LawCareers.net reviews Charon and other blawgs…

Adam Smith of LawCareers.net has done a review of several blawgs, including my own.  Good to see a popular website taking the trouble to do a review of blawging.  It may inspire others to blawg?

Read the review here 

6 thoughts on “LawCareers.net reviews Charon and other blawgs…

  1. I think this highlights the conflicting views about the merits of blogging (legal or otherwise) wonderfully.

    Certain LPC providers do provide scare stories (http://mgr-asp.spaces.live.com/blog/cns!F91E9636D57C4A55!1111.entry) actively discouraging the practice. If they’re true, they do result on a lack of anonymity, but that’s not always the easiest thing…

    Conversely, I’d say that if an employer did find a half-decent well written blawg that’s not purely rants, then surely it would show extra skills and that needed ‘life’ outside of the books?

    With the profile of blogs being raised, as shown by this article, perhaps this will become more accepted?

    I must go into hiding from my provider though, just in case ;)

  2. Asp… read the link you provided. Yes…. blawging has some risks… but… surely…. law student blawgers know how to tread the line properly ? …. accuracy is all…..

    Fair comment and honest objectivity…. with a dose of reasoned personal opinion – should not present a problem.

    Putting up a Facebook profile with pictures of debauchery…. great fun… but not so good in the career stakes.

    LPC / BVC providers who are worried about reasoned and substantiated negative comments… may well have something to worry about? However… anonymity (understandable)… in such a case… lessens the value of the objective evaluation or force of criticism to some extent – or does it?
    :-)

  3. Despite having strong-armed my way into the lawcareers review, I’m sort of with the anxious student here. My anonymity, although increasingly precarious, is necessary because I don’t know how my firm would react. There is nothing in my blog that would be a problem, quite the reverse if anything, but most firms are still in ‘we don’t want anything going out that isn’t under our full control’ mode. The same is, I suspect, true to an even greater degree [sic] of law colleges. Let alone with employer’s HR depts reading along. There are risks – which vary according to how desperate one is to be a city clone.

    Part of this is daft – there may be risks and criticisms, but the PR plus and google juice of a well regarded blawg would surely far outweigh them.

    Part isn’t daft – like email, only much more so, never publish anything on a blog etc. that you would not be prepared to espouse face to face, no matter how anonymous you may appear to be.

    Given my time again, and a different situation to start my blog in, I would not be anonymous/pseudonymous. And maybe I might get to do the butterfly thing yet…

  4. I agree with Charon that we should trust law student blawggers to have the intelligence and foresight to be careful about what they publish online. If they can’t be tactful and sensitive then they wouldn’t make good lawyers anyway.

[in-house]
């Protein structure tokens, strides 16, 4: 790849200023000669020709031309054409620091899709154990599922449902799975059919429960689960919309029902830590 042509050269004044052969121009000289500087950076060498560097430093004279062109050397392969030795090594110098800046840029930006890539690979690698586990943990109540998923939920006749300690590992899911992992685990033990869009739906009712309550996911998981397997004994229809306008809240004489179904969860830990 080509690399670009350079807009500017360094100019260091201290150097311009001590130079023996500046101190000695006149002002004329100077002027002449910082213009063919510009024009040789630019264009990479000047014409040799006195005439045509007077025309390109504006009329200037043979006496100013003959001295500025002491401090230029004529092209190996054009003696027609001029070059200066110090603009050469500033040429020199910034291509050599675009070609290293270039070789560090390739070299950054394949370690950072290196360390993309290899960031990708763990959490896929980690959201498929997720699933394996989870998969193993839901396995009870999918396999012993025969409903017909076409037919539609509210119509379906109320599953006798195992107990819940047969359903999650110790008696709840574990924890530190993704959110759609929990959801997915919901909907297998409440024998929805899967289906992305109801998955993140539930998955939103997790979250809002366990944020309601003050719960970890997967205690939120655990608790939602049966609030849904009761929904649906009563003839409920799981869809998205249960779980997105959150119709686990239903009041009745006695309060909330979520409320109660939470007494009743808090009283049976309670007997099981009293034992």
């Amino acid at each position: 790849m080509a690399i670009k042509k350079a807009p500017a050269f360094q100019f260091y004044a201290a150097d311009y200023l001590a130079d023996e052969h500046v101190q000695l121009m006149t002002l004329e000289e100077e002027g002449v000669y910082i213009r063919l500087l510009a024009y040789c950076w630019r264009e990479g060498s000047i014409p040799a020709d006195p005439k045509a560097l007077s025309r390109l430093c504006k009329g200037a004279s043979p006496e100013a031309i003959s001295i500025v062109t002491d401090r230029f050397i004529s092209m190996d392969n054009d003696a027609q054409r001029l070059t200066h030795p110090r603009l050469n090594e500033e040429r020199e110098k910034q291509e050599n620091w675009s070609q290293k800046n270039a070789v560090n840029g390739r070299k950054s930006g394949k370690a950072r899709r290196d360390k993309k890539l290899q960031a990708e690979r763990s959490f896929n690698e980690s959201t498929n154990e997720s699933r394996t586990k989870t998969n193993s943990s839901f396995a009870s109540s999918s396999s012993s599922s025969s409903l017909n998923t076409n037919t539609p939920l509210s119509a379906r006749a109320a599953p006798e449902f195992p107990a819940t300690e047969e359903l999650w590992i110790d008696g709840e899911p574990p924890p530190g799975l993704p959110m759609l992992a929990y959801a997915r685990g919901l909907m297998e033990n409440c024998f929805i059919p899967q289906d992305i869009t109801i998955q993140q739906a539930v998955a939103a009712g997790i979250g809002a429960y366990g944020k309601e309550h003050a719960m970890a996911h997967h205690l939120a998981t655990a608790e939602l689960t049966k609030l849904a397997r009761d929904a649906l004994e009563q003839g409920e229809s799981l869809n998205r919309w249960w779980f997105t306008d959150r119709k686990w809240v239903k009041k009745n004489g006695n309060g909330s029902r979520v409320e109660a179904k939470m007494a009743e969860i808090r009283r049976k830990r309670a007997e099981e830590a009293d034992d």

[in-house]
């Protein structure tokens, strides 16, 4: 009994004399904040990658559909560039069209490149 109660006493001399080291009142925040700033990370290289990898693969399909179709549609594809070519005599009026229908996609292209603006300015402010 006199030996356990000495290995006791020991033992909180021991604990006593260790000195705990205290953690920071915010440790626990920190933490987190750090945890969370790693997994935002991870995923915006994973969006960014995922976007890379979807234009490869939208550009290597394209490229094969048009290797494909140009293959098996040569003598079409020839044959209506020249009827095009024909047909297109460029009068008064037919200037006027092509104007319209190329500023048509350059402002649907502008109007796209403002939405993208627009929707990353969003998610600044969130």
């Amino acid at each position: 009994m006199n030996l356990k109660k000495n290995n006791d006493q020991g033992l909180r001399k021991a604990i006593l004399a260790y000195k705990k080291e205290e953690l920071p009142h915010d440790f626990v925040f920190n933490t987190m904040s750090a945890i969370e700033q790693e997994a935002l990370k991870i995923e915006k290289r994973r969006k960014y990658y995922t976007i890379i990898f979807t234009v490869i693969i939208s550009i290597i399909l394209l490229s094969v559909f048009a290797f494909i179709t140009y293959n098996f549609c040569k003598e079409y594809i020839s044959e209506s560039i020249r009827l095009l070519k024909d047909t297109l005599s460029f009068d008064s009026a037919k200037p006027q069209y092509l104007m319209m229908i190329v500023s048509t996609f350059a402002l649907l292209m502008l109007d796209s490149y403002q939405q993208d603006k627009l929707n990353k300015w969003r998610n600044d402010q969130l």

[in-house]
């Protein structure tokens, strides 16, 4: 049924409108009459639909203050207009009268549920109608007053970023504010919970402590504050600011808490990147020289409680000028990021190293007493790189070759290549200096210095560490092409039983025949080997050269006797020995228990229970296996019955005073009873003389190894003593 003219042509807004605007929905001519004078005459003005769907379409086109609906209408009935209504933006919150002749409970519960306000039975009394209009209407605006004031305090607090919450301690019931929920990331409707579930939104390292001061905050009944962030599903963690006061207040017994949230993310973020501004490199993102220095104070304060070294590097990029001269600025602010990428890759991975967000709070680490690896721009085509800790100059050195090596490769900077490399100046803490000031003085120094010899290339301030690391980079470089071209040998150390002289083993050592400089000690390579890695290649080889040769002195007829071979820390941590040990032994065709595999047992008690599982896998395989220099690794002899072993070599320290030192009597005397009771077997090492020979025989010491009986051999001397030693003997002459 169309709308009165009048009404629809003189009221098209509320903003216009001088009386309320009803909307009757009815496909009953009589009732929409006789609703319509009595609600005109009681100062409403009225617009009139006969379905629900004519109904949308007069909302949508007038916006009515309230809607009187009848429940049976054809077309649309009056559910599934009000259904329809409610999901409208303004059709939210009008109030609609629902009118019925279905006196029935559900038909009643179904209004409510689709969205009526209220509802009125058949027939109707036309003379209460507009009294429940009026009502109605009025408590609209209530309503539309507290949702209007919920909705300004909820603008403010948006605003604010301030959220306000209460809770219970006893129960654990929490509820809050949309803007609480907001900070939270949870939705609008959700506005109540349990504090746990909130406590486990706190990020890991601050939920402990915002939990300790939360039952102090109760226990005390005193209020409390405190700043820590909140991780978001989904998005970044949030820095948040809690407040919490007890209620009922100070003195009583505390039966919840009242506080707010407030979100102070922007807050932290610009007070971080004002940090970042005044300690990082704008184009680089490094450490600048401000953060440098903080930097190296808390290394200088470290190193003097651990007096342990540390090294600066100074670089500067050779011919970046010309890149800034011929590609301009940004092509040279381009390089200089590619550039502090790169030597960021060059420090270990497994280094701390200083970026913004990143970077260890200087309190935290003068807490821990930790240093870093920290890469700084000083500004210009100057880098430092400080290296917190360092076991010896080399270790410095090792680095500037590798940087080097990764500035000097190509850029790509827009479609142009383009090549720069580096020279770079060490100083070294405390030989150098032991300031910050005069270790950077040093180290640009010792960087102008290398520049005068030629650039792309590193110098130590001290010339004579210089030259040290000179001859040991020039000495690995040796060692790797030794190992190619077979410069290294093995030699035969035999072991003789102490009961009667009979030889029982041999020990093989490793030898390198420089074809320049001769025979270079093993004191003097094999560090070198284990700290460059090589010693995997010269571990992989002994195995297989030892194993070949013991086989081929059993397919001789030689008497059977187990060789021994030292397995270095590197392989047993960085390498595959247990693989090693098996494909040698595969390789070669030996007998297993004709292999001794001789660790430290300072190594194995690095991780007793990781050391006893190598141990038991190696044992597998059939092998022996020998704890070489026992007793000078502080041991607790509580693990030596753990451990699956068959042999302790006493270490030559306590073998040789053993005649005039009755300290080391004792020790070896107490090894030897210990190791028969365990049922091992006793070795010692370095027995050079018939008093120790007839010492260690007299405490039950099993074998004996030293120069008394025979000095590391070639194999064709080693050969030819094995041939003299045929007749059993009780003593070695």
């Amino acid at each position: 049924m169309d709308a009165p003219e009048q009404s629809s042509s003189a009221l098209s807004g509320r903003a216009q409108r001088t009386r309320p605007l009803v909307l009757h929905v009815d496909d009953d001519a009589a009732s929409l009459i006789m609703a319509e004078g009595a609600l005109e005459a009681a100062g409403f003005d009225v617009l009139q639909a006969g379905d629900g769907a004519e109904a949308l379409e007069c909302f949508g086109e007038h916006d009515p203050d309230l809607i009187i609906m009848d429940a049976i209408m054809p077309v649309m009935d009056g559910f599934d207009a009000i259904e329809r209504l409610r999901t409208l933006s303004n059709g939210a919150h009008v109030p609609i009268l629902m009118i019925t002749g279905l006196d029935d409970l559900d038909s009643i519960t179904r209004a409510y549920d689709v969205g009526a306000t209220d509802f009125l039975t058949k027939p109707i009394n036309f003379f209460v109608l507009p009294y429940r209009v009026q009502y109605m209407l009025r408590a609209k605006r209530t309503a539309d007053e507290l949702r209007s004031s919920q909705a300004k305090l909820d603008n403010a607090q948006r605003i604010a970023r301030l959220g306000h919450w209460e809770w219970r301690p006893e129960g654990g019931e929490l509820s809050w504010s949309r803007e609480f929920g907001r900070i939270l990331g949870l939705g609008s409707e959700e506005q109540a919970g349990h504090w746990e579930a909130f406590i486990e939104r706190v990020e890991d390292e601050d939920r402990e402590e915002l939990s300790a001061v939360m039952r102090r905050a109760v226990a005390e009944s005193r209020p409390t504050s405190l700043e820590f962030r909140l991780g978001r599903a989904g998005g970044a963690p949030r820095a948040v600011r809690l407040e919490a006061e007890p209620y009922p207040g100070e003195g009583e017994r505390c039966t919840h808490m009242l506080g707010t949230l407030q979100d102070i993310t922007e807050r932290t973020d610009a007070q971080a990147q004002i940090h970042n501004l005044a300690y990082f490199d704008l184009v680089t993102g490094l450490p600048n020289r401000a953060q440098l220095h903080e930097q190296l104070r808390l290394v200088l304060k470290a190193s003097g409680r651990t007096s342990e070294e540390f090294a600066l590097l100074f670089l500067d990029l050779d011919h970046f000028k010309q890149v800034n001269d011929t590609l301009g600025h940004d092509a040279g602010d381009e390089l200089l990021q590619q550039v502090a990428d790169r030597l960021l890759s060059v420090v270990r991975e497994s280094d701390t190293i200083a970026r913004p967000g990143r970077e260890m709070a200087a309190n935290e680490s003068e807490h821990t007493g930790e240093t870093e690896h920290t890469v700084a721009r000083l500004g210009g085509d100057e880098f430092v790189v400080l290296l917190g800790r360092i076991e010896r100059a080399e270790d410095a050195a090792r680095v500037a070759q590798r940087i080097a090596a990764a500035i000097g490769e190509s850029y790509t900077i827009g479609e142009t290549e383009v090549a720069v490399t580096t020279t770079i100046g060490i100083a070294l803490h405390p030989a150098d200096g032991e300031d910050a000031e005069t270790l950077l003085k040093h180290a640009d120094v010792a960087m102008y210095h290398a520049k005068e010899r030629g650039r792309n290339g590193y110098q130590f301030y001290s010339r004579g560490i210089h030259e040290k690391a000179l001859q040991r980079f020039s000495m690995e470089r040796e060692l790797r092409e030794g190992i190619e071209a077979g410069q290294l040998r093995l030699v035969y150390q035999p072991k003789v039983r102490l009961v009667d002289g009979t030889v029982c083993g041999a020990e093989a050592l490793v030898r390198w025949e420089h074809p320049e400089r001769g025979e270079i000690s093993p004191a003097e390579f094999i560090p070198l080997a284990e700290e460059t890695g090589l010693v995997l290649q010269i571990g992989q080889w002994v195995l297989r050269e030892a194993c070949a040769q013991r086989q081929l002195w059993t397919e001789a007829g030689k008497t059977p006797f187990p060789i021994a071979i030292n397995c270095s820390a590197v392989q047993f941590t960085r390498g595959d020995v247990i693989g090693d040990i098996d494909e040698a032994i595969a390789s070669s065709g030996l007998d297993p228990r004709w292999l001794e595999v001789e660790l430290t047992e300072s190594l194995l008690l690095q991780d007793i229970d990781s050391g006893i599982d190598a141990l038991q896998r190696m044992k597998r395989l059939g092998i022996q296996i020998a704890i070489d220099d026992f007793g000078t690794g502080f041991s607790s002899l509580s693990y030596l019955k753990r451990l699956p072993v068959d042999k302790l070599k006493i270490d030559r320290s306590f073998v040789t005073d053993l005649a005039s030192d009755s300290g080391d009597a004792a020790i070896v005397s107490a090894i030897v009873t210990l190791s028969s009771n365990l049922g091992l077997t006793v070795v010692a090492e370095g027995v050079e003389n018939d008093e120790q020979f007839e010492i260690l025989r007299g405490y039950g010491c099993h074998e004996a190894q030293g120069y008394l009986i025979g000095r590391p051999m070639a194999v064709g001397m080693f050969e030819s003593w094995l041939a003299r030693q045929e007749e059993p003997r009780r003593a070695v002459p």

But I don’t think anonymity lessens the value of an author’s opinions. It can actually be more effective. In many countries opinion can be quashed by a jail term unless the dissident remains anonymous. Stakeholders may want to read “The Handbook for Bloggers and Cyber-Dissidents”. And here’s a related article: http://news.bbc.co.uk/1/hi/programmes/click_online/6548555.stm

    So, for some (hopefully not NL et al), anonymity is crucial. But do you really believe my name is Adam Smith?

  5. ‘Fair comment and honest objectivity…. with a dose of reasoned personal opinion – should not present a problem.’

    and who on earth wants to read a blog like that?

    ‘if they can’t be tactful and sensitive then they wouldn’t make good lawyers anyway.’

    hmmmm….. dear geek lawyer…

    nearly legal (how on earth did you get away with such a brilliant name! you must get so many dodgy porn searches)

    ‘never publish anything on a blog etc. that you would not be prepared to espouse face to face, no matter how anonymous you may appear to be.’

    nail … head.

  6. Obviously it’s up to the individual blogger to use a little common sense and weigh the risk versus reward equation before breaking cover. Many should be able to do this without it having a negative effect on their careers – for some blogging can be worked to their advantage and cited successfully as another ‘string’ to their academic ‘bow’. At the very least it shows some bona fide interest in law and legal issues.

    And as Charon pointed out, you have to hope that law students have enough sense to make a good judgement call. Rule of thumb, though: If your content largely resembles a gratuitous bitch-fest where you grumble at everything and everyone, or your posts are more suited to the confines of Facebook and the like, best keep your name off it.

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